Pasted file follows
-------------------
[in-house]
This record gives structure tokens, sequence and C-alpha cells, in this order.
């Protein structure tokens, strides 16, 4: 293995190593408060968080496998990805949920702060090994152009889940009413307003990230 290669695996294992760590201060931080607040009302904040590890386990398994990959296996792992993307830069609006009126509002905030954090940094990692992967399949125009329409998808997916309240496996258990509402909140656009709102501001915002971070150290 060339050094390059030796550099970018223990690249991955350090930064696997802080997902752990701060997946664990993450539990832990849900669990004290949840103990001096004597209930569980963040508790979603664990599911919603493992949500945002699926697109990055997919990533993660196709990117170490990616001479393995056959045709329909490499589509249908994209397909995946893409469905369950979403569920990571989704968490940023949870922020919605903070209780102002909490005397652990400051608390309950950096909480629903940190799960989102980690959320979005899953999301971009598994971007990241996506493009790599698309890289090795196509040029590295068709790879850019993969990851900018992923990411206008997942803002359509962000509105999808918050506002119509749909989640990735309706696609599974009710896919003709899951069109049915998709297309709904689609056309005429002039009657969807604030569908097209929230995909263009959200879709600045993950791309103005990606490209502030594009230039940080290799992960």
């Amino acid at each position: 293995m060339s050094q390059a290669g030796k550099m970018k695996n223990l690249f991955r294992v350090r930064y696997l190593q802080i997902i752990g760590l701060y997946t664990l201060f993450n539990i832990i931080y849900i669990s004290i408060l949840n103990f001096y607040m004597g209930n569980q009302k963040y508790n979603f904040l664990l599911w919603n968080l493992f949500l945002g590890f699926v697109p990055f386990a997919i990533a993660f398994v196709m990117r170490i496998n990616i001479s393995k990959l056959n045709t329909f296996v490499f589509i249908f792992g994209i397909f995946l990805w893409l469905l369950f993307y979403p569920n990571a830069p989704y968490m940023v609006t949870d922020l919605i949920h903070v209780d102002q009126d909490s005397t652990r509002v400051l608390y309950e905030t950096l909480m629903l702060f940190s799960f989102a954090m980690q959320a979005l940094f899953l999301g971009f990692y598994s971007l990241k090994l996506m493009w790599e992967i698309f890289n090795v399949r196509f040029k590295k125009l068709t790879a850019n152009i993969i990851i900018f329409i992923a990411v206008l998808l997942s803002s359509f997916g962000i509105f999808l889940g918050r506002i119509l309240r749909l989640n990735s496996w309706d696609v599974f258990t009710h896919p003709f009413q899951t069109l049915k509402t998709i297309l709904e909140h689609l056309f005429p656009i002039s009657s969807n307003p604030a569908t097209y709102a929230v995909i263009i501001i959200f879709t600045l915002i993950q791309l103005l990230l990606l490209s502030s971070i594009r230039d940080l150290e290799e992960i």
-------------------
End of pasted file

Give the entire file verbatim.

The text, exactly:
[in-house]
This record gives structure tokens, sequence and C-alpha cells, in this order.
């Protein structure tokens, strides 16, 4: 293995190593408060968080496998990805949920702060090994152009889940009413307003990230 290669695996294992760590201060931080607040009302904040590890386990398994990959296996792992993307830069609006009126509002905030954090940094990692992967399949125009329409998808997916309240496996258990509402909140656009709102501001915002971070150290 060339050094390059030796550099970018223990690249991955350090930064696997802080997902752990701060997946664990993450539990832990849900669990004290949840103990001096004597209930569980963040508790979603664990599911919603493992949500945002699926697109990055997919990533993660196709990117170490990616001479393995056959045709329909490499589509249908994209397909995946893409469905369950979403569920990571989704968490940023949870922020919605903070209780102002909490005397652990400051608390309950950096909480629903940190799960989102980690959320979005899953999301971009598994971007990241996506493009790599698309890289090795196509040029590295068709790879850019993969990851900018992923990411206008997942803002359509962000509105999808918050506002119509749909989640990735309706696609599974009710896919003709899951069109049915998709297309709904689609056309005429002039009657969807604030569908097209929230995909263009959200879709600045993950791309103005990606490209502030594009230039940080290799992960």
């Amino acid at each position: 293995m060339s050094q390059a290669g030796k550099m970018k695996n223990l690249f991955r294992v350090r930064y696997l190593q802080i997902i752990g760590l701060y997946t664990l201060f993450n539990i832990i931080y849900i669990s004290i408060l949840n103990f001096y607040m004597g209930n569980q009302k963040y508790n979603f904040l664990l599911w919603n968080l493992f949500l945002g590890f699926v697109p990055f386990a997919i990533a993660f398994v196709m990117r170490i496998n990616i001479s393995k990959l056959n045709t329909f296996v490499f589509i249908f792992g994209i397909f995946l990805w893409l469905l369950f993307y979403p569920n990571a830069p989704y968490m940023v609006t949870d922020l919605i949920h903070v209780d102002q009126d909490s005397t652990r509002v400051l608390y309950e905030t950096l909480m629903l702060f940190s799960f989102a954090m980690q959320a979005l940094f899953l999301g971009f990692y598994s971007l990241k090994l996506m493009w790599e992967i698309f890289n090795v399949r196509f040029k590295k125009l068709t790879a850019n152009i993969i990851i900018f329409i992923a990411v206008l998808l997942s803002s359509f997916g962000i509105f999808l889940g918050r506002i119509l309240r749909l989640n990735s496996w309706d696609v599974f258990t009710h896919p003709f009413q899951t069109l049915k509402t998709i297309l709904e909140h689609l056309f005429p656009i002039s009657s969807n307003p604030a569908t097209y709102a929230v995909i263009i501001i959200f879709t600045l915002i993950q791309l103005l990230l990606l490209s502030s971070i594009r230039d940080l150290e290799e992960i």